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Benson Joseph

2 Corinthians 4

1. Therefore, since through God's mercy we have this ministry, we do not lose heart.

2. Rather, we have renounced secret and shameful ways; we do not use deception, nor do we distort the word of God. On the contrary, by setting forth the truth plainly we commend ourselves to everyone's conscience in the sight of God.

3. And even if our gospel is veiled, it is veiled to those who are perishing.

4. The god of this age has blinded the minds of unbelievers, so that they cannot see the light of the gospel that displays the glory of Christ, who is the image of God.

5. For what we preach is not ourselves, but Jesus Christ as Lord, and ourselves as your servants for Jesus' sake.

6. For God, who said, "Let light shine out of darkness," made his light shine in our hearts to give us the light of the knowledge of God's glory displayed in the face of Christ.

7. But we have this treasure in jars of clay to show that this all-surpassing power is from God and not from us.

8. We are hard pressed on every side, but not crushed; perplexed, but not in despair;

9. persecuted, but not abandoned; struck down, but not destroyed.

10. We always carry around in our body the death of Jesus, so that the life of Jesus may also be revealed in our body.

11. For we who are alive are always being given over to death for Jesus' sake, so that his life may also be revealed in our mortal body.

12. So then, death is at work in us, but life is at work in you.

13. It is written: "I believed; therefore I have spoken." Since we have that same spirit of faith, we also believe and therefore speak,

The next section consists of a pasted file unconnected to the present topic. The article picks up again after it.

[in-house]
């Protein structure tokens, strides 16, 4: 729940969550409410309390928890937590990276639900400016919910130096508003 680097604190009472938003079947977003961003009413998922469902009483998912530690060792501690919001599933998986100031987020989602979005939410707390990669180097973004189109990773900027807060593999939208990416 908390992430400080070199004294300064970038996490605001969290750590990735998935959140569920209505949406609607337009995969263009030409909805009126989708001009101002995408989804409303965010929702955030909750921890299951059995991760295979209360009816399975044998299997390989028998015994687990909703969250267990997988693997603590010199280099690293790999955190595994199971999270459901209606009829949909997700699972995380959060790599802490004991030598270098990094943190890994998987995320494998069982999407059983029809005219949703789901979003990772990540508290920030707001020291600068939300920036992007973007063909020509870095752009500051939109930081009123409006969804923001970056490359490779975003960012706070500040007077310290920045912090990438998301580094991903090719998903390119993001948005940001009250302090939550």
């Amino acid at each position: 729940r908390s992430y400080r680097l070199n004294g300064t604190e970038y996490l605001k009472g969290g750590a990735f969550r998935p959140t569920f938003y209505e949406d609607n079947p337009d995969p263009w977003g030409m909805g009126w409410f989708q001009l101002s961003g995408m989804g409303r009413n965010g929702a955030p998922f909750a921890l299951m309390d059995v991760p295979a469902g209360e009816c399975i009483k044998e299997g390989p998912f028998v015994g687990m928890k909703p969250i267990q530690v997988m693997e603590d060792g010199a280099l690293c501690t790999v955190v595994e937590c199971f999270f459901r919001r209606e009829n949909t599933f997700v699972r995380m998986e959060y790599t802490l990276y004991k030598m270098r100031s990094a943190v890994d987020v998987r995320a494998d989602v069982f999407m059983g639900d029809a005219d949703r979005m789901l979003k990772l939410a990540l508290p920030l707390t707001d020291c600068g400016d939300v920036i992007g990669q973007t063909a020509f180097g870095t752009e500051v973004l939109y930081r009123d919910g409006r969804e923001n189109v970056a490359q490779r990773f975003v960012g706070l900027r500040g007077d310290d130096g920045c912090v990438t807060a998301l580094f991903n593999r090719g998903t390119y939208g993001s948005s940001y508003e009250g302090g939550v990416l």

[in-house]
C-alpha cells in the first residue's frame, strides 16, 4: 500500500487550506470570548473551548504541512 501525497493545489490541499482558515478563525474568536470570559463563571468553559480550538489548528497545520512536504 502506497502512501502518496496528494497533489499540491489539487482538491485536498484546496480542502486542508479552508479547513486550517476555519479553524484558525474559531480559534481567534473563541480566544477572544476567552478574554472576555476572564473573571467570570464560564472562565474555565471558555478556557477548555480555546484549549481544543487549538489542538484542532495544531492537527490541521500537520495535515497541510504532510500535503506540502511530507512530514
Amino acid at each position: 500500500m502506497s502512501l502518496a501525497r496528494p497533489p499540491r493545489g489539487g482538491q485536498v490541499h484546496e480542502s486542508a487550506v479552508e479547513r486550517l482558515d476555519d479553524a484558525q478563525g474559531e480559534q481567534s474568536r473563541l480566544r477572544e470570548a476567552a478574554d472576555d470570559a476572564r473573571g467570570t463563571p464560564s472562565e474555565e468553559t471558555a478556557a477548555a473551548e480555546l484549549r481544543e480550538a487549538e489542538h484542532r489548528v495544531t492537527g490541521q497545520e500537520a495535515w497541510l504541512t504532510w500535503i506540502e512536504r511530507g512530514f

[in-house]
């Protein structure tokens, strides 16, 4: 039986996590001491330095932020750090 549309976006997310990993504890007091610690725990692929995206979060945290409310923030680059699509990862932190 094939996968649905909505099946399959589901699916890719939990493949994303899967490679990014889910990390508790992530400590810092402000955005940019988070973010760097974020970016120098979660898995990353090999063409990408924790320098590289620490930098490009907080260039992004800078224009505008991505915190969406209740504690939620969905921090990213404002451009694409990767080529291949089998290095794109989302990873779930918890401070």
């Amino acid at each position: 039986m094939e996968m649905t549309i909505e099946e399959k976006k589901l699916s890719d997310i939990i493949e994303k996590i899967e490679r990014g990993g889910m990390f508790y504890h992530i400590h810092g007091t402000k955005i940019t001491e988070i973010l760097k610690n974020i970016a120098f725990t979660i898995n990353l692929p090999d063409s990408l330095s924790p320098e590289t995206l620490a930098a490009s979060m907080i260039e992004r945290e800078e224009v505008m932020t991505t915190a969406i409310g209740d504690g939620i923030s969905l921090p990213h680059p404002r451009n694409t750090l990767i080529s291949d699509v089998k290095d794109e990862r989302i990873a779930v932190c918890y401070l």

14. because we know that the one who raised the Lord Jesus from the dead will also raise us with Jesus and present us with you to himself.

15. All this is for your benefit, so that the grace that is reaching more and more people may cause thanksgiving to overflow to the glory of God.

16. Therefore we do not lose heart. Though outwardly we are wasting away, yet inwardly we are being renewed day by day.

17. For our light and momentary troubles are achieving for us an eternal glory that far outweighs them all.

18. So we fix our eyes not on what is seen, but on what is unseen, since what is seen is temporary, but what is unseen is eternal.

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2 Corinthians 4

2Co 4:1-2. Therefore, seeing we have this ministry — Spoken of from 2Co 4:6-11 of the preceding chapter, with which this is closely connected; a ministry so superior to that wherewith Moses was intrusted; as we have received mercy — To be accounted faithful; as God has in mercy accepted us as his servants, and supported us in our work; we faint not — Under any of those sufferings which we are called to endure; nor desist, in any degree, from our glorious enterprise. But have renounced — Or set at open defiance; the hidden things of dishonesty — Or of shame, as της αισχυνης properly signifies; all things which men need to hide or be ashamed of; not walking in craftiness — Using no disguise, subtlety, or guile; nor handling the word of God deceitfully — Not privily corrupting the pure truth of God by any additions of our own, or alterations, or by attempting to accommodate it to the taste of our hearers. But, by manifestation of the genuine and unsophisticated truth, commending ourselves to every man’s conscience — Appealing to the consciences of sinners for the truth and importance of our doctrine; or acting in such a manner as all men, in their consciences, if rightly informed, must approve of; in the sight of God — Whose eye we know is upon us, observing the secrets of our hearts, and therefore we desire, by the most perfect integrity and uprightness, to approve ourselves to him. The apostle does not mean that they actually recommended themselves to the conscience of every man, so that they had the approbation of every man; but that they behaved in such a manner as ought to have convinced every man of their honesty and fidelity in their preaching, and in the exercise of every other branch of their ministry.